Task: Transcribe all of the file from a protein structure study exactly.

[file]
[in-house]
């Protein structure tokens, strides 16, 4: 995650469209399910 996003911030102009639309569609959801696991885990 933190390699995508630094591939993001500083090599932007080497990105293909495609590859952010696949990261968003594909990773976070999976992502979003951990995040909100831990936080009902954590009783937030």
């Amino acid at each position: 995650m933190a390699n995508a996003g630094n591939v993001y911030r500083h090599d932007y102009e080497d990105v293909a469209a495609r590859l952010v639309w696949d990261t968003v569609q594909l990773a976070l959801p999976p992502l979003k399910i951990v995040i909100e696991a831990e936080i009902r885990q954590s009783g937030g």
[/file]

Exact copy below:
[in-house]
């Protein structure tokens, strides 16, 4: 995650469209399910 996003911030102009639309569609959801696991885990 933190390699995508630094591939993001500083090599932007080497990105293909495609590859952010696949990261968003594909990773976070999976992502979003951990995040909100831990936080009902954590009783937030």
């Amino acid at each position: 995650m933190a390699n995508a996003g630094n591939v993001y911030r500083h090599d932007y102009e080497d990105v293909a469209a495609r590859l952010v639309w696949d990261t968003v569609q594909l990773a976070l959801p999976p992502l979003k399910i951990v995040i909100e696991a831990e936080i009902r885990q954590s009783g937030g």